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Mr. WEAVER. We will meet at 10 o'clock tomorrow morning.

Reverend Knox. May I ask, Mr. Chairman, if other witnesses will be permitted to be heard at the same time?

Mr. WEAVER. Yes; we will hear some of the others if we have time.

STATEMENT OF GERALD HARRIS, REPRESENTING THE ALABAMA

ORGANIZING COMMITTEE OF THE FARMERS' EDUCATIONAL AND COOPERATIVE UNION OF AMERICA, BIRMINGHAM, ALA.

Mr. HARRIS. Mr. Chairman, I am secretary of the Alabama Organizing Committee of the Farmers' Educational and Cooperative Union of America.

I will be unable to be here tomorrow morning, but I hoped I could make a protest against this bill.

Mr. WEAVER. Can you be here Friday?

Mr. HARRIS. No, sir. I am going to have to be in Pittsburgh at that time. I am sorry, as I would like to be here, but I cannot.

Mr. WEAVER. You may file a statement with the committee, giving the views of your organization.

Mr. HARRIS. You say that I may have the privilege of sending in a written statement by mail, Mr. Chairman?

Mr. WEAVER. Yes.

Mr. HOBBs. As far as that is concerned, Mr. Chairman, he being from Alabama, I am especially anxious to give him every opportunity to be heard. Can we not call the members of the committee together this afternoon and hear him, whether you can be here or not?

Mr. WEAVER. Yes; I imagine so.

Mr. Hobbs. I would like to give the gentleman an opportunity for an oral hearing.

Mr. HARRIS. Unfortunately, I cannot be here until later in the afternoon. I have an engagement that will keep me until 3 o'clock.

Mr. Cravens. How long will it take for your statement ?

Mr. HARRIS. All I wanted to say was to voice the protest of our organization against a law of this kind that would be one step forward in the following out of war hysteria, and that would finally lead to the detention of citizens on some of these charges, and that is the feeling of our organization.

Mr. Hobbs. If that is all you want, you have done it now.
Mr. HARRIS. Yes, thank you.

Mr. Hobbs. Will you state your name and address for the record, and whom you represent?

Mr. HARRIS. Gerald Harris. I am secretary of the Alabama Organizing Committee of the Farmers' Educational and Cooperative Union of America, 1034 South Twenty-third Street, Birmingham, Ala.

Mr. EAVER. Do you wish to file an amplifying statement of your views

Mr. Harris. Yes; I would like to ask the privilege of filing such a statement with the committee, Mr. Chairman.

Mr. WEAVER. We will be glad to have it by the end of the week. Mr. HARRIS. Thank you.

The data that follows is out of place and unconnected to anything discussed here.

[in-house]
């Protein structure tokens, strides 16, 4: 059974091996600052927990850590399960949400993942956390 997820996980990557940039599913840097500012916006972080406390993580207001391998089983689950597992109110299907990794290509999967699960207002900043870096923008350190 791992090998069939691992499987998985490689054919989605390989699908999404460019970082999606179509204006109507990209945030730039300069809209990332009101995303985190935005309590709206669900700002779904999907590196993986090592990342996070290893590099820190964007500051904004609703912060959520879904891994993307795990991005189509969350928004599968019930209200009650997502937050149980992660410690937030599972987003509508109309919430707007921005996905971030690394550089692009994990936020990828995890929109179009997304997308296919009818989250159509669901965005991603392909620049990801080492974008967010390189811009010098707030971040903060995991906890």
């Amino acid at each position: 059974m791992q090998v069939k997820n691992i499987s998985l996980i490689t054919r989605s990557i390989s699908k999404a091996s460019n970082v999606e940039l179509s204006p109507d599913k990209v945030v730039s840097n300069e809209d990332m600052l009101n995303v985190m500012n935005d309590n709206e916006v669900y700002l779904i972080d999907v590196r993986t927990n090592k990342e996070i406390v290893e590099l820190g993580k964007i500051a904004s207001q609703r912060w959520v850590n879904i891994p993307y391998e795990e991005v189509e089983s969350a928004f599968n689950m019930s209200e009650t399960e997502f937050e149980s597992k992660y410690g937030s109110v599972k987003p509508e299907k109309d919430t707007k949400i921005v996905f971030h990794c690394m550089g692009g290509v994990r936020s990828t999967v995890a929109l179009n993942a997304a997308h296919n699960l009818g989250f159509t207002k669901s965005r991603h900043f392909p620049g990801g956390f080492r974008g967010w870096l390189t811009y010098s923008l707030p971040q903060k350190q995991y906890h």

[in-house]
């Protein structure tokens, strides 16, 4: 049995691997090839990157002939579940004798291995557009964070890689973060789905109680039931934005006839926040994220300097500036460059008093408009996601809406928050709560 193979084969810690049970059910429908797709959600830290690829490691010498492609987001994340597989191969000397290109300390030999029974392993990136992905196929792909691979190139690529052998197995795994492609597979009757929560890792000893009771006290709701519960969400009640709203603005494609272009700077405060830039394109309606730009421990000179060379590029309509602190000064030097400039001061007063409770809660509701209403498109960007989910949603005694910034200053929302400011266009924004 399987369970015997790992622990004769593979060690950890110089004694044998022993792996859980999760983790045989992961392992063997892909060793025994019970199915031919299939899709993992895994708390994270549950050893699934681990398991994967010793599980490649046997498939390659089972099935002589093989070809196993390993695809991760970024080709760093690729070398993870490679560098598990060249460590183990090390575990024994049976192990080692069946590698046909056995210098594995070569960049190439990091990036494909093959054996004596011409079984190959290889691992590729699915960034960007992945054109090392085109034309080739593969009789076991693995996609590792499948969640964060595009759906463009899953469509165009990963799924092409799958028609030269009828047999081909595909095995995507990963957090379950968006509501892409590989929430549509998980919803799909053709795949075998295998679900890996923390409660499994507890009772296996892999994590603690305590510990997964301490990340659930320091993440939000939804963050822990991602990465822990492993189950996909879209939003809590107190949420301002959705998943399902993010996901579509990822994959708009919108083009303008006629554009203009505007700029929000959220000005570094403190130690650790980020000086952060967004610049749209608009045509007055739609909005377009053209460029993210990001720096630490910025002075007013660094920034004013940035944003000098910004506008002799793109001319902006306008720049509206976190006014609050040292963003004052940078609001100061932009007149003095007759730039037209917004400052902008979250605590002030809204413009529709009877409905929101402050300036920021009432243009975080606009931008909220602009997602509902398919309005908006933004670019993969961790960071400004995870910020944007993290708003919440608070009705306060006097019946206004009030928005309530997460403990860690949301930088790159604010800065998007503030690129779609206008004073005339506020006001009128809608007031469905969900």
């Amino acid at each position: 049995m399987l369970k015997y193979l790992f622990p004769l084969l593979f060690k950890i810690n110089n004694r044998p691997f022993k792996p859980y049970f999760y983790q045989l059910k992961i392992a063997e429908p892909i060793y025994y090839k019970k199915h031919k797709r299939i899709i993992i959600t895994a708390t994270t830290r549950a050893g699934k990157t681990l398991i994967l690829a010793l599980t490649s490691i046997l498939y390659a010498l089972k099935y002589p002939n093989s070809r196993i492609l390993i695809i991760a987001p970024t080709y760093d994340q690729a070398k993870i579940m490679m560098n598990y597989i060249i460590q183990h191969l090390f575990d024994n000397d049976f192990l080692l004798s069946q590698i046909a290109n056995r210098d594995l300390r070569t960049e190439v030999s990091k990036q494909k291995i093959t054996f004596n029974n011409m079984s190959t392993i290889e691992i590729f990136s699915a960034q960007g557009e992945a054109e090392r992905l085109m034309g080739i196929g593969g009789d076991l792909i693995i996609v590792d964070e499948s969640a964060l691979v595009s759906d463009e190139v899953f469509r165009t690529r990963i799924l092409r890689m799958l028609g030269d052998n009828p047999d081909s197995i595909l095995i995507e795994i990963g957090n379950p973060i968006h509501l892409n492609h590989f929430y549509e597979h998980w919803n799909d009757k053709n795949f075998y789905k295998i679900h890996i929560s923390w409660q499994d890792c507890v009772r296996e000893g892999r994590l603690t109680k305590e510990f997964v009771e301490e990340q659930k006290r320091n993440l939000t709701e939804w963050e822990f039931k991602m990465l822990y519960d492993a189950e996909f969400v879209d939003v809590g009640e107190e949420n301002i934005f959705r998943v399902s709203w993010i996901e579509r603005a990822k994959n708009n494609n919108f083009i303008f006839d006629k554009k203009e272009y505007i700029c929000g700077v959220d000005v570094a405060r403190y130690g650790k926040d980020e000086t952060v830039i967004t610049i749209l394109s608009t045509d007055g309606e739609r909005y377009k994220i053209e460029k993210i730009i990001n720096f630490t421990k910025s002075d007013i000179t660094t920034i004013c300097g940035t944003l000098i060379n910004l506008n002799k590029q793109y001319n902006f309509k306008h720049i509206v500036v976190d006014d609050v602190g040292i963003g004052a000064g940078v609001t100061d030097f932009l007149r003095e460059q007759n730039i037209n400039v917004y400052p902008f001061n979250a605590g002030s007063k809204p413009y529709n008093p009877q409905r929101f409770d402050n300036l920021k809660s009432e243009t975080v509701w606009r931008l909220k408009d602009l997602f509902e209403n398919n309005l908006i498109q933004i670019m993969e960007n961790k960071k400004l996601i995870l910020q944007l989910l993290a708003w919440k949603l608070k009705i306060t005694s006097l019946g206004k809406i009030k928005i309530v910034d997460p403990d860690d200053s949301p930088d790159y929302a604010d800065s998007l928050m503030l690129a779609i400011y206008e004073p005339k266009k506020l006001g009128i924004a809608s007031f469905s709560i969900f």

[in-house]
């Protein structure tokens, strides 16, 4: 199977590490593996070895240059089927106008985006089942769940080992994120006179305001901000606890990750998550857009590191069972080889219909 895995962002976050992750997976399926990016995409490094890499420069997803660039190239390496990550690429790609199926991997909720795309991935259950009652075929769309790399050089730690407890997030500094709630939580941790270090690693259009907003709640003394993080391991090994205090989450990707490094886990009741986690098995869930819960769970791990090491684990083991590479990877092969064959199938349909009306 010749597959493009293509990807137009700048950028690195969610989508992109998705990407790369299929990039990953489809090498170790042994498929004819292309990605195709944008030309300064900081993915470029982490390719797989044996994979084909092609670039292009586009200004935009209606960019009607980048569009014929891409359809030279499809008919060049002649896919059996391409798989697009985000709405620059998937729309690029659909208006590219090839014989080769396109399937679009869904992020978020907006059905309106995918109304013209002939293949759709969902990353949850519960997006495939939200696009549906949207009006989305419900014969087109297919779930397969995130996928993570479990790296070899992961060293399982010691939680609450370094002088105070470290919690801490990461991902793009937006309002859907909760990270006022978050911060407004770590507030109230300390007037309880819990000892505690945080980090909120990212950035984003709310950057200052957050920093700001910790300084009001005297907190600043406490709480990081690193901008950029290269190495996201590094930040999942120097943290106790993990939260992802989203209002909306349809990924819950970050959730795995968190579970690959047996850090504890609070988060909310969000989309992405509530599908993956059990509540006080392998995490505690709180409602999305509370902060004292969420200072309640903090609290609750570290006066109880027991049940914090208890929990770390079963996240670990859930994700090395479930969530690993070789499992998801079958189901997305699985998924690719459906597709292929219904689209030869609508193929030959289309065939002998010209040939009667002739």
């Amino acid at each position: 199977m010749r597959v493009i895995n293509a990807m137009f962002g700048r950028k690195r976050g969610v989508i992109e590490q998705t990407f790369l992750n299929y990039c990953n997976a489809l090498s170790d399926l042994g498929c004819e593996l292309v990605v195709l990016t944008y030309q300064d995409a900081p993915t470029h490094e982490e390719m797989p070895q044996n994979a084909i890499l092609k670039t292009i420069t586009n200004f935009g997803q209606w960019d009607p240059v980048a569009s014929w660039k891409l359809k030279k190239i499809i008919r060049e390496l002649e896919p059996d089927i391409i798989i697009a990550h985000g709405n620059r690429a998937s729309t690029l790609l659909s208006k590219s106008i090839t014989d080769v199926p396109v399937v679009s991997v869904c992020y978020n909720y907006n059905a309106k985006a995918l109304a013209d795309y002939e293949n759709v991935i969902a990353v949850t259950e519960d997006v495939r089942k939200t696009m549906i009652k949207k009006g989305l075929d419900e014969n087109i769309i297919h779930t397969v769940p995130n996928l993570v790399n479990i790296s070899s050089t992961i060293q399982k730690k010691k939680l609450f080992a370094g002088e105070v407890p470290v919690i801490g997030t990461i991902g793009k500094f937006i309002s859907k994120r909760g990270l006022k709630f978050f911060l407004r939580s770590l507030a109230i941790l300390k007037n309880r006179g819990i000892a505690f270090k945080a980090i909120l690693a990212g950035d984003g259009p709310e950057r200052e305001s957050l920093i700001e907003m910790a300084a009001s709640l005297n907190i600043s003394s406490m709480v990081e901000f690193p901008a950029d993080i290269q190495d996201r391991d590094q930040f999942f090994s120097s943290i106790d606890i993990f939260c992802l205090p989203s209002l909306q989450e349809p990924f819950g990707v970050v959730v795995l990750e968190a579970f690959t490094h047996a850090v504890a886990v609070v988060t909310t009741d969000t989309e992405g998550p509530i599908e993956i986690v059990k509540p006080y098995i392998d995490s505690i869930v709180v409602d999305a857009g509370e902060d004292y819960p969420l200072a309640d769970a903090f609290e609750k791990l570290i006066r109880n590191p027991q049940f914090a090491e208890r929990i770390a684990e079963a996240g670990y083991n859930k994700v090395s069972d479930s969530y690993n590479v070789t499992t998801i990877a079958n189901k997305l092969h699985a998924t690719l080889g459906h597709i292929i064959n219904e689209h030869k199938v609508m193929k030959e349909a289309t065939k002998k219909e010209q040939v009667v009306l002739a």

(Thereupon, at 12:30 p. m., the subcommittee adjourned until tomorrow, Tuesday, April 22, 1941, at 10 a. m.)

SUPERVISION AND DETENTION OF CERTAIN ALIENS

TUESDAY, APRIL 22, 1941

HOUSE OF REPRESENTATIVES,
SUBCOMMITTEE OF THE COMMITTEE ON THE JUDICIARY,

Washington, D. C. The subcommittee met at 10 a. m., Hon. Zebulon Weaver (chairman) presiding.

Mr. WEAVER. The committee will be in order. The committee will resume hearings on H. R. 3. On yesterday I believe Colonel Trevor was testifying. We will resume with Colonel Trevor.

STATEMENT OF JOHN B. TREVOR-Resumed

Mr. TREVOR. Yes, Mr. Chairman. I was the witness at the conclusion of the proceedings yesterday.

Mr. WEAVER. We shall be very glad to have you continue your statement.

Mr. TREVOR. Thank you, sir. Mr. Hobbs will recall that we were having some discussion of the question whether perjury was included in the immigration laws and at the moment yesterday I was unable to supply you with the citation, which I knew was in the law. I have it here now, and with the permission of the Chair I shall read the citation.

Mr. Hobbs. What is the citation, please ?

Mr. TREVOR. The Immigration Act of 1917, section 16. It appears on page 16 of a compilation of the immigration laws, immigration rules and regulations, published by the Department of Labor. [Reading:]

Iinmigrant inspectors are hereby authorized and empowered to board and search for aliens any vessel, railway car, or any other conveyance, or vehicle in which they believe aliens are being brought into the United States. Said infpectors shall have the power to administer oaths and to take and consider evidence touching the right of any alien to enter, reenter, pass through, or reside in the United States and, where such action may be necessary, to make a written record of such evidence; and any person to whom such an oath has been administered, under the provisions of this act, who shall knowingly or willfully give false evidence or swear to any false statement in any way affecting or in relation to the right of any alien to admission, or readmission to, or to pass through, or to reside in the United States, shall be deemed guilty of perjury and be punished as provided by section 125 of the act approved March 4, 1909, entitled, “An act to codify, revise, and amend the penal laws of the United States."

I think that is conclusive on the question we were discussing, Congressman.